• Edinburgh City Council representatives set out the broad principles guiding their thinking, including fairness; transparency in operation and use of revenues; and simplicity of administration. Some attendees suggested they would wish to see revenues that were raised being reinvested in Edinburgh’s tourism and cultural offer.
  • Industry representatives highlighted several issues related to administration. The costs of administration were raised, particularly uncertainties as to whether tourist tax rates would be subject to VAT. It was also highlighted that existing legislation on accommodation pricing would require providers to change their upfront prices to reflect the new price following addition of tourist taxes. Potential interactions with commissions paid to other businesses were raised.
  • Some attendees highlighted several broad issues around transient visitor taxes, based on experience of other devolved taxes, such as Land & Buildings Transaction Tax. These included: that greater efficiency would point to a national tax framework, rather than each local authority operating its own framework; questions around how hypothecation of revenues, while important for transparency, would align with efficiency and the broader Adam Smith principles; the importance in general of broadening tax bases; and the interaction of transient visitor taxes with related areas of tax policy, such as Air Departure Tax.
  • Some attendees also queried the broad intention in tax policy terms behind transient visitor taxes, with the suggestion that, if taxes were focused on addressing pressures, they would not necessarily raise significant levels of revenue.
  • Industry representatives highlighted potential for costs of registration and regulation. In particular, the absence of a compulsory registration of accommodation providers was highlighted as an important gap in the existing data on the sector.
  • Local Authority representatives highlighted that Local Authorities currently collected a range of taxes and charges, experience of which could inform collection of new taxes.

What positive and negative impacts could a transient visitor tax have?

14. In general discussion, the following points were noted:

  • Local Authority representatives highlighted existing concerns around tourism volumes articulated by residents in areas like Edinburgh, with one potential benefit of a tourist tax being to generate broader buy-in among residents for tourism growth.
  • Local Authority representatives also suggested the potential for tourism taxes to form a predictable revenue stream that local authorities could borrow against for strategic investment purposes. Other suggested positive impacts included support for destination management, including managing visitor numbers across the year, and widening the tax base.
  • Industry representatives highlighted potential negative impacts, including on visitors’ disposable incomes for the duration of their stay; potential signals around how welcome visitors were, and value for money of Scotland as a destination, particularly when attracting international conference business and visitors; and arising from interactions with other costs of doing business.
  • Attendees highlighted the wider risks from the external environment, particularly around Brexit, along with potential complexity created by greater autonomy for Local Authorities in this area.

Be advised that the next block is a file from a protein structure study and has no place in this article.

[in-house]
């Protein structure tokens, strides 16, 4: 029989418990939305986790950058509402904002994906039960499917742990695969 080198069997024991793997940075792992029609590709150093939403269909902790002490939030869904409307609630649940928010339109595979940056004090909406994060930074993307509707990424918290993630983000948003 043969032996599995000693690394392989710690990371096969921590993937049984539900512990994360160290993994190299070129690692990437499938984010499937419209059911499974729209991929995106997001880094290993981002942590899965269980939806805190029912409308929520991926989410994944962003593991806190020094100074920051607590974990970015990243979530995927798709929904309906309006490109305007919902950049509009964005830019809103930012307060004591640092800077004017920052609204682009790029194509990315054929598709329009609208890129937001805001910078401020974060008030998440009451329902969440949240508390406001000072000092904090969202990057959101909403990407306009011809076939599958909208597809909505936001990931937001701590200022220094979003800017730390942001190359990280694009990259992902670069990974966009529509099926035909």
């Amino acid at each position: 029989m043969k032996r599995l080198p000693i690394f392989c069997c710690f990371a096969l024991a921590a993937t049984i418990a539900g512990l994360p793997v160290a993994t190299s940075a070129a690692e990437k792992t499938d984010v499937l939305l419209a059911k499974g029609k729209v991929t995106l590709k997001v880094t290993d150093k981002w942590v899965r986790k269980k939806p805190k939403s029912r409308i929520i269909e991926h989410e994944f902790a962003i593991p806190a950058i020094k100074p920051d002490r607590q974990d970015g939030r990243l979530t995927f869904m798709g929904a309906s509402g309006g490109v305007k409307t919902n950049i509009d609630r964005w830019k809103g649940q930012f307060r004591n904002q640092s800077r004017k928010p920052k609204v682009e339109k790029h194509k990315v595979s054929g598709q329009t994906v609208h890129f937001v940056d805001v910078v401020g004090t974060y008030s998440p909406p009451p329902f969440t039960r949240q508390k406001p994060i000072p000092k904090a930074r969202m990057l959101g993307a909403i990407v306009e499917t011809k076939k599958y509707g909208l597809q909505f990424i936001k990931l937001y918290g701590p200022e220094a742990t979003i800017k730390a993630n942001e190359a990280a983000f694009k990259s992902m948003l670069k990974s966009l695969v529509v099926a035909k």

How could a transient visitor tax be used, and how can revenues be distributed fairly?

15. In general discussion, the following points were noted:

  • Attendees emphasised the importance of the use of potential funds being based on tourism needs and strategic priorities for tourism.
  • Industry representatives highlighted the importance of building and maintaining trust between industry and local authorities, and on industry having influence over use of funds.
  • Local Authority representatives highlighted difficulties inherent in hypothecation of revenues, but also that the intention behind the position set out by CoSLA and individual Local Authorities was not for revenues simply to be included in general funds, but instead to be used for investment in tourism and supporting infrastructure.
  • Some attendees emphasised the importance of using revenues from potential transient visitor taxes to support sustainable and inclusive tourism growth, including diversification to broaden areas’ appeal, was emphasised.
  • Concluding Remarks

16. The Cabinet Secretary invited VisitScotland and Scottish Government officials to summarise the discussion. Points noted included:

  • The importance of stimulating sustainable economic growth, and dealing with challenges around seasonality and productivity;
  • Identification of priority investments to support growth in the sector;
  • Challenges around identifying the tax base, particularly given that compulsory registration did not take place at present;
  • The importance of supporting the wider supply chain, and considering impacts on it;
  • Recognition of pressures on both local authority finances, and on the tourism sector’s competitiveness and profitability;
  • The importance of developing innovative approaches for responding to pressures from tourism success, and encouraging and supporting further growth;
  • Challenges around the evidence base, particularly in terms of impacts and costs.

17. Other attendees also highlighted the importance of going forward in partnership, particularly between government and industry, and the importance of trust and transparency between different parties.

18. The Cabinet Secretary thanked the group for their contribution to the discussion and reminded all that a high level readout of the discussion would be published and the points raised would be considered along with the points from the other engagement sessions. The Cabinet Secretary also reiterated that participants were invited to provide contributions in writing to the Scottish Government.

Tourism Team
December 2018


Contact

Email: kevin.brady@gov.scot